I am certain my heart beat could be heard in the next county. I only saw two options. I had decent speed as a sprinter and felt with surprise on my side, I could out run him for about 20 feet then I would be tromped to death. Or I could freeze and hope for the best. Both options pretty much guaranteed my flesh being rearranged.

I don't know why for the chance was slim to none, but I hopefully pleaded, "Fred ??"

The huge bull came towards me, backed me into the transformer pole and shoved his head into my chest. Ever so gently for a giant, he rubbed his head up and down my body, making funny little sounds. It was my friend Fred.

I can only urge you to be kind to all you meet along the way, for you never know when you will want that kindness back. My paybacks that day were blissful.

He followed me to the fence line, gently nudging me with his head as we walked. I say gently, but several times I almost lost my footing. I gave him an apple from my lunch and scratched his back while he ate.

That was the last I saw Fred. I went back a few weeks later but he was gone, probably to another pasture to spread his seed among the ladies as a proper bull should.

Live long and propagate Fred.


  1. Daddy had several different bulls, one at a time and raised one. Only one was ferocious. All were Herefords AS I REMEMBER, although his females were mixed.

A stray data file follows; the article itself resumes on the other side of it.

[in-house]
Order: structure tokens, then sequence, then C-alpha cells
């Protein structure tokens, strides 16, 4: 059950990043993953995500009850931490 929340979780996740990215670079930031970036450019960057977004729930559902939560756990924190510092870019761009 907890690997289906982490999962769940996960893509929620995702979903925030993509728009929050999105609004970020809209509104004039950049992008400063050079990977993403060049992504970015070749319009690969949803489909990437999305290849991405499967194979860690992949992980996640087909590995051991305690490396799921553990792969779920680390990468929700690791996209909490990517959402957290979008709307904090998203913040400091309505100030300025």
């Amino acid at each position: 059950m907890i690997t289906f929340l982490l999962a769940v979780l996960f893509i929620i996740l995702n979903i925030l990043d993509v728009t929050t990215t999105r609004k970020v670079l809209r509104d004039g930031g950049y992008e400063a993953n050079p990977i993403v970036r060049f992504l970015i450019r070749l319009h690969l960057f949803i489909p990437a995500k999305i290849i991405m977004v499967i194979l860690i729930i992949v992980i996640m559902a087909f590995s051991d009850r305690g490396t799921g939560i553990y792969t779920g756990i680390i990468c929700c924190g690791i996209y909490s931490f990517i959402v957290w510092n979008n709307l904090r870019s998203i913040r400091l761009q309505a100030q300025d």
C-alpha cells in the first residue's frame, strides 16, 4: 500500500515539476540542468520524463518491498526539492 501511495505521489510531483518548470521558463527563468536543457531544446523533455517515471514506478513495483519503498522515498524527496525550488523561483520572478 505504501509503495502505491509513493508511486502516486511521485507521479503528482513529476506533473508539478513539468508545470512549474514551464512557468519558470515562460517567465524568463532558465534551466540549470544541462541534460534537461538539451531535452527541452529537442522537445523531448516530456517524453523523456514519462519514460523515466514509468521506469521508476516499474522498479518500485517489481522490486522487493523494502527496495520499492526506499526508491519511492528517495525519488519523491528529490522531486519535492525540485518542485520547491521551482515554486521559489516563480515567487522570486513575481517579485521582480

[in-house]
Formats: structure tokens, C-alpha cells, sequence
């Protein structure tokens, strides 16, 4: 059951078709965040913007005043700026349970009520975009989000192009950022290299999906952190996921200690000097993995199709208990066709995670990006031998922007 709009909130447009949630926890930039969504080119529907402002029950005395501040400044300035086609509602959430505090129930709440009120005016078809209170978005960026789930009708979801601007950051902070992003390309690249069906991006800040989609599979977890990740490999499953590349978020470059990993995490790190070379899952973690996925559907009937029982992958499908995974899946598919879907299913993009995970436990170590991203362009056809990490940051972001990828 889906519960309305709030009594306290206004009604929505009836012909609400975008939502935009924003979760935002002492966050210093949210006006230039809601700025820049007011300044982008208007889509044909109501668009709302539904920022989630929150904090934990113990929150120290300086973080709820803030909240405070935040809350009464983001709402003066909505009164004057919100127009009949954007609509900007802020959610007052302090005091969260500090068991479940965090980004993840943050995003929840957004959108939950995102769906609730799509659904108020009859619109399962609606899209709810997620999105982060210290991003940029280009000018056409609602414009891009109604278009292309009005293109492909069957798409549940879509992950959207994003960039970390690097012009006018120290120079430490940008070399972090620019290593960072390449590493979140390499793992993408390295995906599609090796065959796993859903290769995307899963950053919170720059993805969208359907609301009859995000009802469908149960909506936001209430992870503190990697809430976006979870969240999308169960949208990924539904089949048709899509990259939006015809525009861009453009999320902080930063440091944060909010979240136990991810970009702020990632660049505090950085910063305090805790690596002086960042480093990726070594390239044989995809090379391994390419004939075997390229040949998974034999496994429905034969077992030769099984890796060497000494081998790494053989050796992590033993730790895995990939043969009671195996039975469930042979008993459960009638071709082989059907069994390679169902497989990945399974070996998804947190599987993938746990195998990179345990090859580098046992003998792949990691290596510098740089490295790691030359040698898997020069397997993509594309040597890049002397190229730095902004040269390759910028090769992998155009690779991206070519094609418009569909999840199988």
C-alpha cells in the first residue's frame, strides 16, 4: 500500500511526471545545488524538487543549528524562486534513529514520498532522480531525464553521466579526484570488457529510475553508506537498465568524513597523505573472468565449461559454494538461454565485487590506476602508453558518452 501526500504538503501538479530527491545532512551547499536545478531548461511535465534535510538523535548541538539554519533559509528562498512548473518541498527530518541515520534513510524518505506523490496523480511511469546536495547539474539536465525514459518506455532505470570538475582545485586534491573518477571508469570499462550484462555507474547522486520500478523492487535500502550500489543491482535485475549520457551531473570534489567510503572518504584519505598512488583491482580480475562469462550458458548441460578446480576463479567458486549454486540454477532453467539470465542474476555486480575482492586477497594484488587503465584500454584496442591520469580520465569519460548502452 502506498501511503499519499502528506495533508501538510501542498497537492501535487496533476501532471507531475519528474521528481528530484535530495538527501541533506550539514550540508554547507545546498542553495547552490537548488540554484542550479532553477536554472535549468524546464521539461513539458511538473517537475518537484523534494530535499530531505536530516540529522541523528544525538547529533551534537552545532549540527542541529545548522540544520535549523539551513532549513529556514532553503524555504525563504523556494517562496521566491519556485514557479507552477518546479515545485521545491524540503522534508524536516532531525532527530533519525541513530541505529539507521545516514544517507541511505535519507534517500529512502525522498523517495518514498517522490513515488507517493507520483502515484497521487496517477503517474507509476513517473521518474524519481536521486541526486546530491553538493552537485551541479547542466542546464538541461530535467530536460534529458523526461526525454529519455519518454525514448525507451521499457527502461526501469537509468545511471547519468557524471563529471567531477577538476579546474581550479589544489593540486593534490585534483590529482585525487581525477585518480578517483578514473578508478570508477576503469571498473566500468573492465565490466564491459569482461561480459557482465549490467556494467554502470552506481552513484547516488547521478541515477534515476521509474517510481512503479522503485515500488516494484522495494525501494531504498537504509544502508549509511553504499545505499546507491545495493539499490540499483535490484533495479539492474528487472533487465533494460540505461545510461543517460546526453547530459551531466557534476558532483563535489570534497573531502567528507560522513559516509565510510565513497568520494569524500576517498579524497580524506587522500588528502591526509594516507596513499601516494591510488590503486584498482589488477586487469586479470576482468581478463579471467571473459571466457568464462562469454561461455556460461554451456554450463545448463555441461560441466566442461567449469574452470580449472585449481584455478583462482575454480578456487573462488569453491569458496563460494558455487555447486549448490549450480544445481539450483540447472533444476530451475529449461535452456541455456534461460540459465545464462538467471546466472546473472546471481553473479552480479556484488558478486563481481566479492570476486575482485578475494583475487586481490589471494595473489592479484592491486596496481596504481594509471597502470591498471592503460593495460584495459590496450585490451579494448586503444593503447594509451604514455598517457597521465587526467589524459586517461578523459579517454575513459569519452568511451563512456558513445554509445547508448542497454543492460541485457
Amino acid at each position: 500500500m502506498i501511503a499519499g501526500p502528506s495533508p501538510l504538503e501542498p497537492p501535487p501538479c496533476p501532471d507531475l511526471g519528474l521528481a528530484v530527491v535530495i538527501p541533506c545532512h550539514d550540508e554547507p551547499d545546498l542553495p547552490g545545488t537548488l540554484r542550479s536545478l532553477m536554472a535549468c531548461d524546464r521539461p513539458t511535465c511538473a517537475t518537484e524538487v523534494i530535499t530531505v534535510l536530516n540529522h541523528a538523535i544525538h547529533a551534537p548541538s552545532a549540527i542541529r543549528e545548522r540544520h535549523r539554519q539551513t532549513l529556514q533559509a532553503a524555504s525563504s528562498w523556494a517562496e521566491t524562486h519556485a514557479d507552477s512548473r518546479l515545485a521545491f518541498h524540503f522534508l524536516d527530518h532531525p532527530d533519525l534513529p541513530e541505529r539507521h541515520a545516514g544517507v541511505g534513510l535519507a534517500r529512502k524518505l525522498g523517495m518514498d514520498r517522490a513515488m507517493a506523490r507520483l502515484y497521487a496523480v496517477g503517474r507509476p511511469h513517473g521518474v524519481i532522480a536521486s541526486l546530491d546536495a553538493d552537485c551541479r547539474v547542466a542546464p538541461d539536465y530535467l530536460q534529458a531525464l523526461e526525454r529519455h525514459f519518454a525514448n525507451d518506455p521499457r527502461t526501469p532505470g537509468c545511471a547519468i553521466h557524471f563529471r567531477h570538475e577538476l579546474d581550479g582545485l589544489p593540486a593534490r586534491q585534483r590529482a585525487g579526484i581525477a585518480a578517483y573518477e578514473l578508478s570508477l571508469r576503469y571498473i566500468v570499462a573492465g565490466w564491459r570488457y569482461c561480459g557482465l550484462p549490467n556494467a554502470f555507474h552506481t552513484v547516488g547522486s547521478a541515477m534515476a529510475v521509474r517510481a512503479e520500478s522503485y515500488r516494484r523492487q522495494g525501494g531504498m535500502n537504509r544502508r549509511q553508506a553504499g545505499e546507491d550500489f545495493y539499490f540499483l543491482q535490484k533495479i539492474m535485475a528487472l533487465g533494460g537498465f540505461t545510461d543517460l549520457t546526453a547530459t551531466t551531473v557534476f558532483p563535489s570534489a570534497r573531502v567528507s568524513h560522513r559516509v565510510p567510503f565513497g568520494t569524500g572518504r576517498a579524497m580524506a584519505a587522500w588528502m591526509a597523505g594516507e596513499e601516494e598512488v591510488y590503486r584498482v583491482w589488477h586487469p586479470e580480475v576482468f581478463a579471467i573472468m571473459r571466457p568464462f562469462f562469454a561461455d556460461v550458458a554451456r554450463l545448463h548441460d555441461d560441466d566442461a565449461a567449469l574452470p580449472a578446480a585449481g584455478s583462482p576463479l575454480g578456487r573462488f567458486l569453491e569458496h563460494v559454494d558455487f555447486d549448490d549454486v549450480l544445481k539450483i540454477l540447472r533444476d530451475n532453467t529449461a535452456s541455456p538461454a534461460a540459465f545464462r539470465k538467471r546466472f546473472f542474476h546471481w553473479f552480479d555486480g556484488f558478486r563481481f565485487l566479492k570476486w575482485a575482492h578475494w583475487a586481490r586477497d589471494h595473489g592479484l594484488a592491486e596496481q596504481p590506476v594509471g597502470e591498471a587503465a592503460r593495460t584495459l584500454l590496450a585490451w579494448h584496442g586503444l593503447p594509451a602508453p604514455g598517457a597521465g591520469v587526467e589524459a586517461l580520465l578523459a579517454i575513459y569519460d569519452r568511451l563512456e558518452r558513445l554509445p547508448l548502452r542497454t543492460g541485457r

All bulls had names but the one I remember was named Bestie--not sure of spelling nor meaning--maybe some variation of BEAST, fairly sure it was NOT Bessie1 He was Daddy's first bull purchase and I think a discard (too old). He seemed gentle enough, but then Mother did not let us even near the fences where the cattle were. He was finally replaced, but was useful a number of years.

  2. Patti, you simply HAVE TO write a book!! This is a great story!

    BTW: Give it up - what did 2BZE2P mean? I can't figure it out.

  3. I loved your story Patti. How lucky that Fred remembered all the kind things you did for him.
    Sunny :)

  4. What a wonderful story, patti. You have a way of connecting heart to heart with all the creatures you encounter. It is so lovely.

    Did I already ask you if you ever read "Water for Elephants"-- If you haven't, I highly recommend it. I think you would love it.

  5. Nitwit,
    Think any bull with a derivative of Beast as a name would impress me.
    Your mom was smart, even the gentle ones can hurt you accidentally.

    Thank you so much Judy.
    I missed my exit following that car for I was going too fast to write it down. "Too Busy to Pee"
    Would fit your car nicely.

    Thanks Sunny,
    Boy was I glad he did. Could have been messy.

    I am just so glad it WAS Fred.

    I just really love all creatures great and small. They are so pure and unless the animal had some unfortunate connection to man, they have no baggage.
    I did read that book, thank you.

  6. You are a natural story teller becomes captivated with your words.

  7. Wanda is right. You tell wonderful stories. Can't wait for the next one.

  8. Oh what a neat story, Patti. Isn't it amazing what a little bit of love and attention can do???? It's not just with animals (who remember us forever) ---but the same goes for humans. All of us humans love attention and love. We cherish it and NEED it in order to live.

    There are lots of us "Fred's" in the world ---who meet others along the way, and never forget them. What do we remember??? WELL---we remember that caring, that love and that attention we got from them--and gave to them. Tis Life!!!!

    Great post, Patti.

  9. Wanda and Betty
    Thank you so much for your kind comments. I have just been very lucky in some of my adventures and I am thrilled for the opportunity to share them. Thank you for reading.